The SAS Graffiti Team
A group from SAS are investigating and recording historical graffiti in churches and other ancient buildings in Southampton and its surrounding area. Modern graffiti receives a bad press but in the medieval period it seems to have been an acceptable way for people to express their beliefs and hopes in a tangible and lasting form. Later, as literacy increased, it was also a way of recording one’s presence, with initials and dates.
The Southampton group was formed in 2017 and has already surveyed a number of churches including St Julien’s Chapel, South Stoneham, Peartree and Eling. Findings have included a number of elaborate crosses, and ritual protection marks such as concentric circles and “daisy wheels”. More recent graffiti made by parishioners inscribing their names has also been recorded, providing a valuable source of information for local history and family researchers. Gods House Tower, prior to its refurbishment, and the attics at Tudor House, have also been surveyed.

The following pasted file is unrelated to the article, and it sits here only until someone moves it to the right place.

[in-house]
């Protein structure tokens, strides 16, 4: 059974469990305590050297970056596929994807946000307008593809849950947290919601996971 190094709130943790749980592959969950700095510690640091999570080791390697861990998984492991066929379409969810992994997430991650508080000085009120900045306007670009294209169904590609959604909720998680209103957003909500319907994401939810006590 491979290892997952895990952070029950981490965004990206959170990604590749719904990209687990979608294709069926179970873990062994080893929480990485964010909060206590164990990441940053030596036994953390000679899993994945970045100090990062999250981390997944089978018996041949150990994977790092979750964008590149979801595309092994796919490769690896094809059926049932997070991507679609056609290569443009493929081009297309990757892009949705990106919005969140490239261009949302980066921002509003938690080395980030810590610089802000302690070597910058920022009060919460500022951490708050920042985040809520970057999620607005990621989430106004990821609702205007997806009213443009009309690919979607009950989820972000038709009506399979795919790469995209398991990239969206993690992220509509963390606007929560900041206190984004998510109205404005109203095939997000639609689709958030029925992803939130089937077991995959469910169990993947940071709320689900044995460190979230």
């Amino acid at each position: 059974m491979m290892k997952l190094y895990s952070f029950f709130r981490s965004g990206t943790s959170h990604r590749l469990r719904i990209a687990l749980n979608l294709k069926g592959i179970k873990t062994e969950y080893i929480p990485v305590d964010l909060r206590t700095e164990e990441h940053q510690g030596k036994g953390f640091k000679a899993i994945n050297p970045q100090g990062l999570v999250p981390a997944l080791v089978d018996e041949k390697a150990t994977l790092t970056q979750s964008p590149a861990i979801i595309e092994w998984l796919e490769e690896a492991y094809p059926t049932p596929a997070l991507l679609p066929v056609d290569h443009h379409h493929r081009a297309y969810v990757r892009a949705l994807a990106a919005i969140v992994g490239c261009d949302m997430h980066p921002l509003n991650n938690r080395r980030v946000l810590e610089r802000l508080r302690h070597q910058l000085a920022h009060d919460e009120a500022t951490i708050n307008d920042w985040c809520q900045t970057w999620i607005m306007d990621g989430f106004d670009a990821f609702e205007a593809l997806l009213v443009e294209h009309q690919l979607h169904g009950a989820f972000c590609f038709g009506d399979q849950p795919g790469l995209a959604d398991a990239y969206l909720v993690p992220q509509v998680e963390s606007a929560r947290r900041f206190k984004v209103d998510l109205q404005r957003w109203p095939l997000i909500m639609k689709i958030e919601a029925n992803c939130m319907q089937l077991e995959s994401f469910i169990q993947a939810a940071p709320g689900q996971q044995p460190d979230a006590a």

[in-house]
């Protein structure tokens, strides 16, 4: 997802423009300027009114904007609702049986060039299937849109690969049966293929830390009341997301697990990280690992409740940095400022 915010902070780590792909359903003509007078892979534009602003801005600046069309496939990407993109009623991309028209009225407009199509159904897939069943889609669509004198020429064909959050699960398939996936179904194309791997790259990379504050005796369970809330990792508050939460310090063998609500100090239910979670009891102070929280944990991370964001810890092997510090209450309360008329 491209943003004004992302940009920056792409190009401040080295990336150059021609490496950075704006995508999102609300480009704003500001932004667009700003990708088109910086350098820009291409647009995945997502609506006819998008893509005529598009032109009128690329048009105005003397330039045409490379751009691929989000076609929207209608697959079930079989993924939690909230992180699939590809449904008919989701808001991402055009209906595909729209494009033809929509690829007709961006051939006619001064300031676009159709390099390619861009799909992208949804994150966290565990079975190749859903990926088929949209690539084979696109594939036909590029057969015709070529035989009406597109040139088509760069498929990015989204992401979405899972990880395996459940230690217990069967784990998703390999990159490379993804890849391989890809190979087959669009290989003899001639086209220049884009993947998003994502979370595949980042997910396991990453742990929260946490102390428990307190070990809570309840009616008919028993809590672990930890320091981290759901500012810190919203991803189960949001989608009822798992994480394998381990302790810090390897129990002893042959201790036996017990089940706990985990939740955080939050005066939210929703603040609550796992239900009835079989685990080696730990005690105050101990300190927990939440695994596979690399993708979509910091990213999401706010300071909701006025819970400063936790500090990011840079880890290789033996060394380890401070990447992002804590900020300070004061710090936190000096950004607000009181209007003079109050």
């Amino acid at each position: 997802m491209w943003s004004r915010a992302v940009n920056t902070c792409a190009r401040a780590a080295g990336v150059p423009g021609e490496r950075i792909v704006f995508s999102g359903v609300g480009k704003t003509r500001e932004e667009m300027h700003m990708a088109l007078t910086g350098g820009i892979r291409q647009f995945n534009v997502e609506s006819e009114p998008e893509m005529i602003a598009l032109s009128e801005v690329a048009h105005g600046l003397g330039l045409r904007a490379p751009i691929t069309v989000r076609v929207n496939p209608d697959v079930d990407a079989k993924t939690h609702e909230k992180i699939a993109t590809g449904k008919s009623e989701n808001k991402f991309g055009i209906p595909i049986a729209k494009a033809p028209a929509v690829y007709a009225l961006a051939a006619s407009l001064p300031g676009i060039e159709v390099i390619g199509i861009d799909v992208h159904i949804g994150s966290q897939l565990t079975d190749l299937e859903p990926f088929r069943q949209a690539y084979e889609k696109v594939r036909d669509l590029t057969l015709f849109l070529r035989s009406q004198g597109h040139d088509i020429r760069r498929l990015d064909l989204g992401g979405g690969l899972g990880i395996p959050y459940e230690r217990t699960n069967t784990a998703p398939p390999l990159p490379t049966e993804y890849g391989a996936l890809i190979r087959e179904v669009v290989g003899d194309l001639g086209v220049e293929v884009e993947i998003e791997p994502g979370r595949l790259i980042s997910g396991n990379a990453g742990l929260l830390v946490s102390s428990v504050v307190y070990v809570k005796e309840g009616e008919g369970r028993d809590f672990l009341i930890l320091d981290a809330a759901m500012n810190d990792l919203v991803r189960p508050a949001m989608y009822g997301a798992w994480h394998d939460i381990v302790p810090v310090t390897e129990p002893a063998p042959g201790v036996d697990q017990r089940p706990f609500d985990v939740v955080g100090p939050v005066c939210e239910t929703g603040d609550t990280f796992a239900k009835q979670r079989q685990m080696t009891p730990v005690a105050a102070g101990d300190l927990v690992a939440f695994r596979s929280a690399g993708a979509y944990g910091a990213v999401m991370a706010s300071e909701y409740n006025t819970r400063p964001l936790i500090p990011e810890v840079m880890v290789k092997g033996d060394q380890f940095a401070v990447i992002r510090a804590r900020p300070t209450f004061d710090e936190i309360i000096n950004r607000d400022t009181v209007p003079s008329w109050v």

Survey findings are published in the Society’s Newsletter, and summaries are sent to the local Historic Environment Record held by the relevant council Planning Department.
The group’s work forms part of the Hampshire Medieval Graffiti Project, which in turn is part of a national volunteer-led and -run project to locate and record this fascinating body of material which until recently had been overlooked and undervalued.
More members are always welcome to join our survey team, and training will be given.
December 2018 Project Summary (individual site reports below)
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Southampton Archaeology Society